Interview with Irina Aristarkhova

March 7, 2011


Irina Aristarkhova's article "Hospitality and the maternal" published in the Hypatia journal has been an important resource for the Greeting Committee project. I have been very fortunate to be able to engage in a dialogue with her on the topic of hospitality and contemporary art. Irina Aristarkhova, PhD, writes and lectures on comparative feminist theory, new media aesthetics, and contemporary art. She is currently Assistant Professor of Women’s Studies and Visual Art at the Pennsylvania State University.

Here is the beginning of our discussion.

AP: In your text, Hospitality and the maternal, referencing Derrida and Levinas you write about the innate ability of the feminine to host and to welcome the other in the most radical of ways. How does this ability present itself in etiquette practices and in socialization?

IA: Thank you for your question. In the text, I challenge Levinas and Derrida that hospitality is an innately and essentially feminine quality. This ‘feminization’ of hospitality could be traced in Western aesthetics and ethics to Kant, and probably, even earlier. What is disturbing for me in their definition is that it assumes a certain tautology: hospitality is feminine because the feminine is hospitable. The tautology serves a purpose to de-materialize hospitality which, I argue, is not tied to the feminine anymore or less than it could be tied to the masculine. If it is de-materialized, then one does not need to consider hospitality as a ‘practice’ and can consider it, problematically, only as a function of femininity as such.

What is so fascinating about your project is that your art work that explores etiquette cannot happen without talking about such ‘practices’ of hospitality - there is no smile without a face, at least, initially; there is no etiquette without a gesture, a set of rules with regards to bodily practices and interpersonal communication. My colleague at Penn State, philosopher Shannon Sullivan, just gave a talk about the role of ‘etiquette’ in the class dimension of whiteness. Thus, middle class whites often position so- called ‘white trash’ as ‘improper whites,’ because they do not follow a ‘proper’ etiquette of their middle class white subjectivity. By doing this, middle class whites project racism and other ‘bad’ behaviors away from themselves. One of such ‘bad’ behaviors is being rude, being impolite, loud, and it raises a question of hospitality. Is hospitality just a ‘mask’ to wear, through a set of ‘rules’? This is a very important, I think, and interesting question, since it asks about ‘authenticity’ and how it is possible to ‘know’ for sure.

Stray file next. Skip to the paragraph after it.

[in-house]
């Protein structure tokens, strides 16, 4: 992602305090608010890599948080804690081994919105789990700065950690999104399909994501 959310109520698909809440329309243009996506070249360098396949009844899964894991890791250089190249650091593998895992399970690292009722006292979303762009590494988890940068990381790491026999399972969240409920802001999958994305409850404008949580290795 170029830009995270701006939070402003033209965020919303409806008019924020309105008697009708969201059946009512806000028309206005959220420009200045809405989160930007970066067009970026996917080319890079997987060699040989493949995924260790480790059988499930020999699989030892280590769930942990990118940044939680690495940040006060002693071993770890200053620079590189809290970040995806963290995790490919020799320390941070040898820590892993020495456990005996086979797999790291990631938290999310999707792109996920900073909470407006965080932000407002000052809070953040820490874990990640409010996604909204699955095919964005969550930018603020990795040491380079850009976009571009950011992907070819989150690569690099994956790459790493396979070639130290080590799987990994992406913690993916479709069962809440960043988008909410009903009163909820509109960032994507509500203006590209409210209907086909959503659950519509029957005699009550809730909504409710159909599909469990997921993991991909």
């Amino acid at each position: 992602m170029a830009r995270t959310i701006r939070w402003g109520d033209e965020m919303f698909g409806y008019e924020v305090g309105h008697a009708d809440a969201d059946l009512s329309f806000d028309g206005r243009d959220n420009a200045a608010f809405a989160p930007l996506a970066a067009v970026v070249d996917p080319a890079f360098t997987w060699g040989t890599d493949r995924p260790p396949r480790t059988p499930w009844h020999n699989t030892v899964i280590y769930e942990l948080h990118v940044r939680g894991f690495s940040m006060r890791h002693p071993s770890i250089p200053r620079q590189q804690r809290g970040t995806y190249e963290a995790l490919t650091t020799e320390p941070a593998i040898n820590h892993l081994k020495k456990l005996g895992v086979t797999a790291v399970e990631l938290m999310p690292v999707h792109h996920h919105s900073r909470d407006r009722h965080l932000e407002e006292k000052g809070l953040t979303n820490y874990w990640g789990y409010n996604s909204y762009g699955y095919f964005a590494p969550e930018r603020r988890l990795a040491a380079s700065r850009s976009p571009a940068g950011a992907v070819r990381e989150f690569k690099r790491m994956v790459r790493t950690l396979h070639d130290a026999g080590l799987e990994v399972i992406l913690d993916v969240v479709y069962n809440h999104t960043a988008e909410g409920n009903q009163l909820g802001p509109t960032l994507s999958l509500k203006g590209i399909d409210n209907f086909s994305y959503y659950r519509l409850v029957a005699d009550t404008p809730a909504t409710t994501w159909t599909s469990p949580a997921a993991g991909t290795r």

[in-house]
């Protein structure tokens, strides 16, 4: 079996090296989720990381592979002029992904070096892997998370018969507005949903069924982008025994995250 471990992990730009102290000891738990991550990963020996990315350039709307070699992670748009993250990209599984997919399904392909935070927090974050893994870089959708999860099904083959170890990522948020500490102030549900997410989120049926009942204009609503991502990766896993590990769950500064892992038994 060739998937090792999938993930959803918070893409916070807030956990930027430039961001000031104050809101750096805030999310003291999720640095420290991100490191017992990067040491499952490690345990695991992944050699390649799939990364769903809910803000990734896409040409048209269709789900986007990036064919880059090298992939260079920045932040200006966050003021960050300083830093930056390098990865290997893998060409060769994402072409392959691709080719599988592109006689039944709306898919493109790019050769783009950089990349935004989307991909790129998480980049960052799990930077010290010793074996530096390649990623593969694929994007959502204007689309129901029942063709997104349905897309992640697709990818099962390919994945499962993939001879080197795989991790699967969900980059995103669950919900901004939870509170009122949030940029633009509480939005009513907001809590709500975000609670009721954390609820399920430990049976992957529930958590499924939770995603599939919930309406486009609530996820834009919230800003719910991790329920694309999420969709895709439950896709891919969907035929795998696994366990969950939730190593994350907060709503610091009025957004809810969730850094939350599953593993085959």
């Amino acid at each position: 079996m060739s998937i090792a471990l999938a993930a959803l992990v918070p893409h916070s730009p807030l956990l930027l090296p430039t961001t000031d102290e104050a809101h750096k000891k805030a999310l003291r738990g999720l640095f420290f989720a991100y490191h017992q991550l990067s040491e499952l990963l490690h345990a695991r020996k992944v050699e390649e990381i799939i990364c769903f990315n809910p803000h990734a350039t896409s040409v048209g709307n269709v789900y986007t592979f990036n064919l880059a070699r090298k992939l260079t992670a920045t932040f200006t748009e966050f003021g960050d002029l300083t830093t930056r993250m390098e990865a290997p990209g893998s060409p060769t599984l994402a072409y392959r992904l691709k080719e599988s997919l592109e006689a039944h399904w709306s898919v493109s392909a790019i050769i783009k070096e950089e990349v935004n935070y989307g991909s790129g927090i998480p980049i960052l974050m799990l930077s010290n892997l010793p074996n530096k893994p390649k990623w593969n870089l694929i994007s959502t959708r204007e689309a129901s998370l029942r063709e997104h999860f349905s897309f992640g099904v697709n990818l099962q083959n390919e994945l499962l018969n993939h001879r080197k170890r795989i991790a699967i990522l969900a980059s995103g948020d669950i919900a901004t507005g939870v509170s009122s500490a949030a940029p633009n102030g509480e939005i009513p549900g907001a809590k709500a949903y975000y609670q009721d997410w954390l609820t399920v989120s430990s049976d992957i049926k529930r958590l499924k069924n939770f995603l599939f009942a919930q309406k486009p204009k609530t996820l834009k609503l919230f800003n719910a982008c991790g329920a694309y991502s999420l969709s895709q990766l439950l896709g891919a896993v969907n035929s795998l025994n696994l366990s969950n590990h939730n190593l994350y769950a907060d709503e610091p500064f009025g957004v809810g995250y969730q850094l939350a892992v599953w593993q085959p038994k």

Your performance is very interesting, since art practice in itself is seen as both ’sincere’ and ‘authentic’ but it also openly questions ‘authenticity’ as a concept by bringing attention to this ‘etiquette’ as a set of prescribed ‘proper’ behavior in hospitality industry, or in a particular society. Yes, socialization plays a very important role since it is through socialization the maternal hospitality reveals itself: a failure in life is often attributed to be unwanted, to not be welcomed, and this ‘welcoming’ might be portrayed in various ways, including, but not limited to: voice, smile, giving time, teaching communication skills, teaching what is life, and what it is to be human for a specific cultural setting, etc. The work of this maternal hospitality starts before pregnancy and continues long after a child is born, and is not at all some kind of ‘innate’ quality. It is, I believe, constantly decided upon, negotiated with various other social actors and institutions, and never coincides with what is called ‘culture’ 100 percent. Culture is that sense is a result of these negotiations.


Einstein thought the most important question facing humanity should be, “Is the universe a friendly place?” and Kurt Vonnegut asked that we practice “A little less love, and a little more common decency.” Greeting Committee, by Ana Prvacki, considers these ideas by magnifying and zooming in on the protocols and customs of basic hospitality routines, such as greetings, salutations and welcoming. For her project at the Hammer, visitors are invited to observe or participate in interventions encouraging gestures of welcoming in the Wilshire lobby Thursday, April 7 through Sunday, April 10 from 12-4pm each day.